For brief hours, between rockpools, sandways
open up. Midday, low tide, her feet splash though
clouds floating in brine on beached ground
that belongs metres below the waves.
Her eyes, caught by the sideways flit of a black shag,
settle on Coquet’s outcrop, its bleached lighthouse erect
and almost touchable today. She mulls on crossing over-sea,
the islet seems so near. To swim or wade. Yet the true question
is she strong enough or will she drown? Moments pass fast
In her mind she plunges deep – feet rooted she’s surprised
to find she’s stuck, manacled by stinking bladderwrack
on singing, sinking sands, with empty razor shells,
barnacled, rocky stones and decimated crabs.
He’d always press.
Say, ‘Go’, when she’d hold back.
Nearby, sea-coal dust fans in delicate arrays,
pointillist gestures of encouragement.
She falters as the tide turns
out of reach.
m y – s e l f
m y – s e l f splinters in sunlight
scatters amongst leaves in breezes
is washed down drains in autumn storms
m y – s e l f withers under scrutiny of headlights
dances and dreams with grey ghosts at break of dawn
rears up affronted when shivered by scorn
m y – s e l f is nothing in pretence of everything
is proven in kindness corrupted by altruism
bound by imagined concepts stark lines on my aging face
m y – s e l f was once young fair yet unaware
is all the assumptions made by me and others
reactive and proactive compliant and defiant
m y – s e l f kaleidoscopes into dizziness when
stunned I try to contemplate my darkened navel
scarred by surgery three births and mid-life fires
m y – s e l f merges into tribal waters forebears
join descendants and my myriad selves
as yet unborn circulate still stardust in Kali’s eyes
at the end of m y – s e l f by my woodland grave,
my tribe gathers to see m y – s e l f splinter in sunlight
bed down in mossy earth settle self-less into loamy soil
Ceinwen E Cariad Haydon writes short stories and poetry. She’s been published on-line and in print. She is a Forward and Pushcart Prize nominee (2019), and she believes everyone’s voices count.
light January rain—
and time to count them
Rob Taylor’s fourth poetry collection, Strangers, will be published in April 2021 by Biblioasis.
And the sun, dissolved,
dusted in shards over snow.
Julia Retkova is a King’s College London graduate student with two degrees in Literature and Digital Studies: she’s currently working on her dissertation while running a small literary journal. She was born in Ukraine, but grew up in the south of Spain. She loves reading books in the sun and writing when everyone’s asleep. Her writing has been previously published in Storgy, Literally Stories, Masque & Spectacle, Sublunary Review, the tide rises, the tide falls, and is forthcoming in a few others.
Shoes full of slush
It is colder here
than anywhere else, promise.
Frozen lake of toes.
Megan Cannella (@megancannella) is a Midwestern transplant currently living in Nevada. For over a decade, Megan has bounced between working at a call center, grad school, and teaching. She has work in or forthcoming from @PorcupineLit, @dailydrunkmag, @VerseZine, @TBQuarterly, and @perhappened.
sun on winter pond
ice and water
David Watts’s literary credits include seven books of poetry, three collections of short stories, two mystery novels, seven western novels, a Christmas memoir, and several essays. He is a physician, musician and past Radio/TV personality. His haiku have appeared in Hedgerow, Modern Haiku, Creatrix, The Bamboo Hut and Akitsu Quarterly among others.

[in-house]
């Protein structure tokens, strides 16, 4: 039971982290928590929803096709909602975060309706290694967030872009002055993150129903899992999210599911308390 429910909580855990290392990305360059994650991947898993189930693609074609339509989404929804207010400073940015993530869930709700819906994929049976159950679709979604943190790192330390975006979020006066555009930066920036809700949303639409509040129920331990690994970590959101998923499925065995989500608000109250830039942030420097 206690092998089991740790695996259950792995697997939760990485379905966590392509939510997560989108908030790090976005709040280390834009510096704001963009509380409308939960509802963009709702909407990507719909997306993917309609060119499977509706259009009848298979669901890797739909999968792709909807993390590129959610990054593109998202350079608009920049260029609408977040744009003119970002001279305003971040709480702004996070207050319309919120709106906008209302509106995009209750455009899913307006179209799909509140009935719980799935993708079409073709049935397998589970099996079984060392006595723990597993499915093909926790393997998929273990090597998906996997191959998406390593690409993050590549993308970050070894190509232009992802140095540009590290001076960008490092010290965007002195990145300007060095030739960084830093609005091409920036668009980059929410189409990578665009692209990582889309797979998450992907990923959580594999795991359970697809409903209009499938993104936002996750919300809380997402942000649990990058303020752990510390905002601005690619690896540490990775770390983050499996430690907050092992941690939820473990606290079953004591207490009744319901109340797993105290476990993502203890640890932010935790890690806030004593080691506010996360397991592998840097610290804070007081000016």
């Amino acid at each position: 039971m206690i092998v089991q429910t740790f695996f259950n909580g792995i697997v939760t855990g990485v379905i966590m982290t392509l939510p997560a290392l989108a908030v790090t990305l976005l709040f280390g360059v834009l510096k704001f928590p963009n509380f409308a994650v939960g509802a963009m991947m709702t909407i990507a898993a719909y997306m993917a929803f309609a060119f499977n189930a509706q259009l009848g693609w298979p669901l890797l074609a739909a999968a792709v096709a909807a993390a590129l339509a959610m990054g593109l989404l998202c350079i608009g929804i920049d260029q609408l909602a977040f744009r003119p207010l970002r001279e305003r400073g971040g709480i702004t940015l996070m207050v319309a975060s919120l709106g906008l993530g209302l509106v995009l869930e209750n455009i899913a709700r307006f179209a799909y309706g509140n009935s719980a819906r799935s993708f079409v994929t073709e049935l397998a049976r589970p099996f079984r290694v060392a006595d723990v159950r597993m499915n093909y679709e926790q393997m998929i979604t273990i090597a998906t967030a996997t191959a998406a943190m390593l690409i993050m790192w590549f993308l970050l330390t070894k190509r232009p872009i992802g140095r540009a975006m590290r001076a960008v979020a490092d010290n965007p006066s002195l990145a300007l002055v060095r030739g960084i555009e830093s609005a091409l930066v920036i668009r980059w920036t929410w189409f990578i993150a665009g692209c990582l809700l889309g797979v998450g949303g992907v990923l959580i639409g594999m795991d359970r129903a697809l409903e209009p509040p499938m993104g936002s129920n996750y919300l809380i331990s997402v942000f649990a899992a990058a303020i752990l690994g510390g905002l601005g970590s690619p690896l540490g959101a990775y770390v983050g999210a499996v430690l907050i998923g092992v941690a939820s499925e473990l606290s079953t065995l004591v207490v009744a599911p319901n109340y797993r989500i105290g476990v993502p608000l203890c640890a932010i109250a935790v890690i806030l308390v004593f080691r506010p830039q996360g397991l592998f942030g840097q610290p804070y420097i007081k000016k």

rowdy hoarfrost stars
Ren Pike grew up in Newfoundland. Through sheer luck, she was born into a family who understood the exceptional value of a library card. Her work has appeared in Train, NDQ, IceFloe Press, and Pithead Chapel. When she is not writing, she wrangles data for non-profit organizations in Calgary, Canada.
From heaven snowflakes
descending one million
Brian lives in north-central Massachusetts where, when not biking or walking its country roads and woodland trails, he consults with young entrepreneurs and writes fiction and poetry. He can be found at www.brianschulz.com.
Snow falls shadowless,
sweeps the reeds on frozen ponds.
Jammed ice moans and sighs.
U.S. writer Nancy Cook lives 475 kilometers from the Canadian border. She runs the “Witness Project,” a series of community writing workshops designed to enable creative work by underrepresented voices. Some of her newest work can be found in The London Reader, Raven Chronicles: Art Against Hate. and the Michigan Quarterly Review.
sashay from on high
Moose plods through
Darrell Petska is a retired communications editor, University of Wisconsin-Madison. Journals that have published his poetry include Muddy River Poetry Review, Modern Haiku, Chrysanthemum, Shamrock Haiku Journal, Failed Haiku–Journal of English Senryu, and many others (see conservancies.wordpress.com). Forty years a father (eight years a grandfather), and longer as a husband, Darrell lives outside Madison, Wisconsin.
to mountain, mountain, mountain
someday I’ll join you
Alaskan Poet, Moon Gazer, Raven Watcher, Way-finder, Northern Trekker, Teacher. Kersten Christianson derives inspiration from wild places, wandering ambles, and road trips without any real destination. She gathers words from the wind and finds a path through. Kersten serves as poetry editor of the quarterly journal Alaska Women Speak. Her latest collection of poetry is Curating the House of Nostalgia (Sheila-Na-Gig Editions, 2020).